Sometimes big discoveries can be inspired by silly questions. If it hadn't been for Richard Feynman bending noodles seventy years ago, we wouldn't know what we know now about how energy is dispersed through rods and how to control their fracturing. While not all silly questions will lead to such a significant discovery, they can all help us learn.


Befriend your ideological opposite. It’s fun.

Step inside the unlikely friendship of a former ACLU president and an ultra-conservative Supreme Court Justice.

Sponsored by Charles Koch Foundation
  • Former president of the ACLU Nadine Strossen and Supreme Court Justice Antonin Scalia were unlikely friends. They debated each other at events all over the world, and because of that developed a deep and rewarding friendship – despite their immense differences.
  • Scalia, a famous conservative, was invited to circles that were not his "home territory", such as the ACLU, to debate his views. Here, Strossen expresses her gratitude and respect for his commitment to the exchange of ideas.
  • "It's really sad that people seem to think that if you disagree with somebody on some issues you can't be mutually respectful, you can't enjoy each other's company, you can't learn from each other and grow in yourself," says Strossen.
  • The opinions expressed in this video do not necessarily reflect the views of the Charles Koch Foundation, which encourages the expression of diverse viewpoints within a culture of civil discourse and mutual respect.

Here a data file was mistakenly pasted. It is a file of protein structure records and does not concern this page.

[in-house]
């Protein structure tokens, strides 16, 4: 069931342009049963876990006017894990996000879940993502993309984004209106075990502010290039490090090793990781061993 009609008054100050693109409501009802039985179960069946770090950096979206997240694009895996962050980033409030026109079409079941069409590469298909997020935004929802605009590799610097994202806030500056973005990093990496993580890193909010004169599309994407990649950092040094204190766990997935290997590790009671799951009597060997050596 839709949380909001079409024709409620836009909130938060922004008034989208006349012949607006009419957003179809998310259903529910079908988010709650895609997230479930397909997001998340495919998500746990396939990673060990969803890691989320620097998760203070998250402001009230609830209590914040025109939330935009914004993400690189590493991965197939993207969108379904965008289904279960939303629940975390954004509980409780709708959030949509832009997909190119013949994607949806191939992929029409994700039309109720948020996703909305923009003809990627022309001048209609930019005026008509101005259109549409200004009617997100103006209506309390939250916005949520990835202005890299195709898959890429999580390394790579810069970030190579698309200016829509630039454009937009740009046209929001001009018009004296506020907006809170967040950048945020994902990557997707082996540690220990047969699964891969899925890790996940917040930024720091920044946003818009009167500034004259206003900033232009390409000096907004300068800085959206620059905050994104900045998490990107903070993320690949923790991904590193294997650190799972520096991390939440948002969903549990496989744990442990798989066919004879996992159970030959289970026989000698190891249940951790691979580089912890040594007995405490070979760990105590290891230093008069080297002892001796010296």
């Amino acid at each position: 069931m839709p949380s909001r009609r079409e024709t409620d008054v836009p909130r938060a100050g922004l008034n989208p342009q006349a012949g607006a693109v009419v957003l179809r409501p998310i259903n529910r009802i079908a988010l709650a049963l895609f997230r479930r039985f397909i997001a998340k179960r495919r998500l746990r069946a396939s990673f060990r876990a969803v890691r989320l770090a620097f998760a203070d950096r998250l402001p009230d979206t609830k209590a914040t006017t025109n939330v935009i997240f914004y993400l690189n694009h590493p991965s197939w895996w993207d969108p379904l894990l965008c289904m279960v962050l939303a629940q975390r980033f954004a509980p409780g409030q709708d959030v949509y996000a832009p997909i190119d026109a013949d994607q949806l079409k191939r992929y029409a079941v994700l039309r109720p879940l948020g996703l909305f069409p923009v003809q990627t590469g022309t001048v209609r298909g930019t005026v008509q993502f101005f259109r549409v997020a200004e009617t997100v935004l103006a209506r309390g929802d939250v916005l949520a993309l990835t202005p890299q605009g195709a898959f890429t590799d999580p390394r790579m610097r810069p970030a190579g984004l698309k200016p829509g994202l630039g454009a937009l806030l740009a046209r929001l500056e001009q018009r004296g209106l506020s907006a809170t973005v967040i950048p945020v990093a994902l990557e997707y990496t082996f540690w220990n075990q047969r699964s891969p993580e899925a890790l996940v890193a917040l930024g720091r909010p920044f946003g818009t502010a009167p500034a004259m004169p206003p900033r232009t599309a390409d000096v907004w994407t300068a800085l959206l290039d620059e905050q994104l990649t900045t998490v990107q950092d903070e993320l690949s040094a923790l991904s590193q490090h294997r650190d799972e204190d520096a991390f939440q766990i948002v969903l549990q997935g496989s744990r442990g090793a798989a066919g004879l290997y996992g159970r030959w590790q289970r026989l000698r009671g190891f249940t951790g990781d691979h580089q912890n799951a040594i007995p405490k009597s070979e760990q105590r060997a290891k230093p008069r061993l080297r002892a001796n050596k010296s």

Keep reading Show less

3 ways to find a meaningful job, or find purpose in the job you already have

Learn how to redesign your job for maximum reward.

Videos
  • Broaching the question "What is my purpose?" is daunting – it's a grandiose idea, but research can make it a little more approachable if work is where you find your meaning. It turns out you can redesign your job to have maximum purpose.
  • There are 3 ways people find meaning at work, what Aaron Hurst calls the three elevations of impact. About a third of the population finds meaning at an individual level, from seeing the direct impact of their work on other people. Another third of people find their purpose at an organizational level. And the last third of people find meaning at a social level.
  • "What's interesting about these three elevations of impact is they enable us to find meaning in any job if we approach it the right way. And it shows how accessible purpose can be when we take responsibility for it in our work," says Hurst.
Keep reading Show less

Physicist advances a radical theory of gravity

Erik Verlinde has been compared to Einstein for completely rethinking the nature of gravity.

Photo by Willeke Duijvekam
Surprising Science
  • The Dutch physicist Erik Verlinde's hypothesis describes gravity as an "emergent" force not fundamental.
  • The scientist thinks his ideas describe the universe better than existing models, without resorting to "dark matter".
  • While some question his previous papers, Verlinde is reworking his ideas as a full-fledged theory.
Keep reading Show less

UPS has been discreetly using self-driving trucks to deliver cargo

TuSimple, an autonomous trucking company, has also engaged in test programs with the United States Postal Service and Amazon.


PAUL RATJE / Contributor
Technology & Innovation
  • This week, UPS announced that it's working with autonomous trucking startup TuSimple on a pilot project to deliver cargo in Arizona using self-driving trucks.
  • UPS has also acquired a minority stake in TuSimple.
  • TuSimple hopes its trucks will be fully autonomous — without a human driver — by late 2020, though regulatory questions remain.
Keep reading Show less